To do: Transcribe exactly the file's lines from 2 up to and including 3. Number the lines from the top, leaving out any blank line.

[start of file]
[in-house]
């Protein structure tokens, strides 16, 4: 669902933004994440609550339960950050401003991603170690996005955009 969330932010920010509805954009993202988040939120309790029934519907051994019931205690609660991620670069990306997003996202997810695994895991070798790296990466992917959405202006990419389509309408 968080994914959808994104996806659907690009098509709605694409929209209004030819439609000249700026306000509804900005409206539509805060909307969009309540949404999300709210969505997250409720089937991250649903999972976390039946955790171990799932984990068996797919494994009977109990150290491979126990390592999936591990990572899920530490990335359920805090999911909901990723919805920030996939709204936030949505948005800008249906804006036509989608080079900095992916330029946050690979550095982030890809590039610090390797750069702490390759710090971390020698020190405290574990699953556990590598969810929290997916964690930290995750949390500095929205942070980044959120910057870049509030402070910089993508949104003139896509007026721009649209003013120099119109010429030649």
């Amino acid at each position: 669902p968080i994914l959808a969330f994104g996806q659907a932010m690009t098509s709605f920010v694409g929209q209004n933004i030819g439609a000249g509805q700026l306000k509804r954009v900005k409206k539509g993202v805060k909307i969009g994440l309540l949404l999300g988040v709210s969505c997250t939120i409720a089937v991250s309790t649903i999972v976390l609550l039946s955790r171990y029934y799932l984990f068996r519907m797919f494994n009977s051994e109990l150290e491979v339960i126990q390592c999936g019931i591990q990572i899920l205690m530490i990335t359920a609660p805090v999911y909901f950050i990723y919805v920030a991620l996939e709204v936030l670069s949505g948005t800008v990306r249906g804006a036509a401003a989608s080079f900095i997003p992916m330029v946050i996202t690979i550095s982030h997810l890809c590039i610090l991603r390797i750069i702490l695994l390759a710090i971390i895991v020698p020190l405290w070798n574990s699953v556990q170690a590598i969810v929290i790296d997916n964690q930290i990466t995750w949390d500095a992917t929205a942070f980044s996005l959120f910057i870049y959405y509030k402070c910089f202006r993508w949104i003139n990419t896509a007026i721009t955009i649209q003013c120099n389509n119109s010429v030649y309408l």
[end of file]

């Protein structure tokens, strides 16, 4: 669902933004994440609550339960950050401003991603170690996005955009 969330932010920010509805954009993202988040939120309790029934519907051994019931205690609660991620670069990306997003996202997810695994895991070798790296990466992917959405202006990419389509309408 968080994914959808994104996806659907690009098509709605694409929209209004030819439609000249700026306000509804900005409206539509805060909307969009309540949404999300709210969505997250409720089937991250649903999972976390039946955790171990799932984990068996797919494994009977109990150290491979126990390592999936591990990572899920530490990335359920805090999911909901990723919805920030996939709204936030949505948005800008249906804006036509989608080079900095992916330029946050690979550095982030890809590039610090390797750069702490390759710090971390020698020190405290574990699953556990590598969810929290997916964690930290995750949390500095929205942070980044959120910057870049509030402070910089993508949104003139896509007026721009649209003013120099119109010429030649």
């Amino acid at each position: 669902p968080i994914l959808a969330f994104g996806q659907a932010m690009t098509s709605f920010v694409g929209q209004n933004i030819g439609a000249g509805q700026l306000k509804r954009v900005k409206k539509g993202v805060k909307i969009g994440l309540l949404l999300g988040v709210s969505c997250t939120i409720a089937v991250s309790t649903i999972v976390l609550l039946s955790r171990y029934y799932l984990f068996r519907m797919f494994n009977s051994e109990l150290e491979v339960i126990q390592c999936g019931i591990q990572i899920l205690m530490i990335t359920a609660p805090v999911y909901f950050i990723y919805v920030a991620l996939e709204v936030l670069s949505g948005t800008v990306r249906g804006a036509a401003a989608s080079f900095i997003p992916m330029v946050i996202t690979i550095s982030h997810l890809c590039i610090l991603r390797i750069i702490l695994l390759a710090i971390i895991v020698p020190l405290w070798n574990s699953v556990q170690a590598i969810v929290i790296d997916n964690q930290i990466t995750w949390d500095a992917t929205a942070f980044s996005l959120f910057i870049y959405y509030k402070c910089f202006r993508w949104i003139n990419t896509a007026i721009t955009i649209q003013c120099n389509n119109s010429v030649y309408l």